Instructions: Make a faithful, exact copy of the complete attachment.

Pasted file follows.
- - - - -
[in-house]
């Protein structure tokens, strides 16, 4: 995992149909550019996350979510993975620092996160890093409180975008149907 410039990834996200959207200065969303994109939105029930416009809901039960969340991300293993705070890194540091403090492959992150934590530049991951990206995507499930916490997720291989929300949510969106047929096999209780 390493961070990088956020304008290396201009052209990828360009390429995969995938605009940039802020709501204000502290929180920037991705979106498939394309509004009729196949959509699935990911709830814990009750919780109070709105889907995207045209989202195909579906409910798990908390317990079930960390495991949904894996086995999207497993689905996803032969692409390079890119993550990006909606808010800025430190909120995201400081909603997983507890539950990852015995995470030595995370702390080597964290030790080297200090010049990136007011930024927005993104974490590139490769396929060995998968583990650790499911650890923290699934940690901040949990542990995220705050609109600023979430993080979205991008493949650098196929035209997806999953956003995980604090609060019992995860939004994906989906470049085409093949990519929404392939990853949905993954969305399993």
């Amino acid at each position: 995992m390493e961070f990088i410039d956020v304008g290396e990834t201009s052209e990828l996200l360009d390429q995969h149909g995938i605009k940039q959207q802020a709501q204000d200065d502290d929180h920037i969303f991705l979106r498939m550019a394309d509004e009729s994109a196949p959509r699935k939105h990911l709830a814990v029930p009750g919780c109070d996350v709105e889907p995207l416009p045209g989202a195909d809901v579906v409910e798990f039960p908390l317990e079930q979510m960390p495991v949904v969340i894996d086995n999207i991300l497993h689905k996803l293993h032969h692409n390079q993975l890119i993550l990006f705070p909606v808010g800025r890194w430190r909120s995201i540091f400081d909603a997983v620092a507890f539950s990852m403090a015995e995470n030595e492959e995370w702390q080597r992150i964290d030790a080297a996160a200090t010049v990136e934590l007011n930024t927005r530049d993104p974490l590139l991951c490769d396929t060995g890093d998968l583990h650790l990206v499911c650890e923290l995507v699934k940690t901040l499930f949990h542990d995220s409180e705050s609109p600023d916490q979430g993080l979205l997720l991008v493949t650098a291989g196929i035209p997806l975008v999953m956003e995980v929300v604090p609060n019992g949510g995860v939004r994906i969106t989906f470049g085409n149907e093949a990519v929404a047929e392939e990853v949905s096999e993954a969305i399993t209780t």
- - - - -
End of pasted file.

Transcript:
[in-house]
């Protein structure tokens, strides 16, 4: 995992149909550019996350979510993975620092996160890093409180975008149907 410039990834996200959207200065969303994109939105029930416009809901039960969340991300293993705070890194540091403090492959992150934590530049991951990206995507499930916490997720291989929300949510969106047929096999209780 390493961070990088956020304008290396201009052209990828360009390429995969995938605009940039802020709501204000502290929180920037991705979106498939394309509004009729196949959509699935990911709830814990009750919780109070709105889907995207045209989202195909579906409910798990908390317990079930960390495991949904894996086995999207497993689905996803032969692409390079890119993550990006909606808010800025430190909120995201400081909603997983507890539950990852015995995470030595995370702390080597964290030790080297200090010049990136007011930024927005993104974490590139490769396929060995998968583990650790499911650890923290699934940690901040949990542990995220705050609109600023979430993080979205991008493949650098196929035209997806999953956003995980604090609060019992995860939004994906989906470049085409093949990519929404392939990853949905993954969305399993």
């Amino acid at each position: 995992m390493e961070f990088i410039d956020v304008g290396e990834t201009s052209e990828l996200l360009d390429q995969h149909g995938i605009k940039q959207q802020a709501q204000d200065d502290d929180h920037i969303f991705l979106r498939m550019a394309d509004e009729s994109a196949p959509r699935k939105h990911l709830a814990v029930p009750g919780c109070d996350v709105e889907p995207l416009p045209g989202a195909d809901v579906v409910e798990f039960p908390l317990e079930q979510m960390p495991v949904v969340i894996d086995n999207i991300l497993h689905k996803l293993h032969h692409n390079q993975l890119i993550l990006f705070p909606v808010g800025r890194w430190r909120s995201i540091f400081d909603a997983v620092a507890f539950s990852m403090a015995e995470n030595e492959e995370w702390q080597r992150i964290d030790a080297a996160a200090t010049v990136e934590l007011n930024t927005r530049d993104p974490l590139l991951c490769d396929t060995g890093d998968l583990h650790l990206v499911c650890e923290l995507v699934k940690t901040l499930f949990h542990d995220s409180e705050s609109p600023d916490q979430g993080l979205l997720l991008v493949t650098a291989g196929i035209p997806l975008v999953m956003e995980v929300v604090p609060n019992g949510g995860v939004r994906i969106t989906f470049g085409n149907e093949a990519v929404a047929e392939e990853v949905s096999e993954a969305i399993t209780t």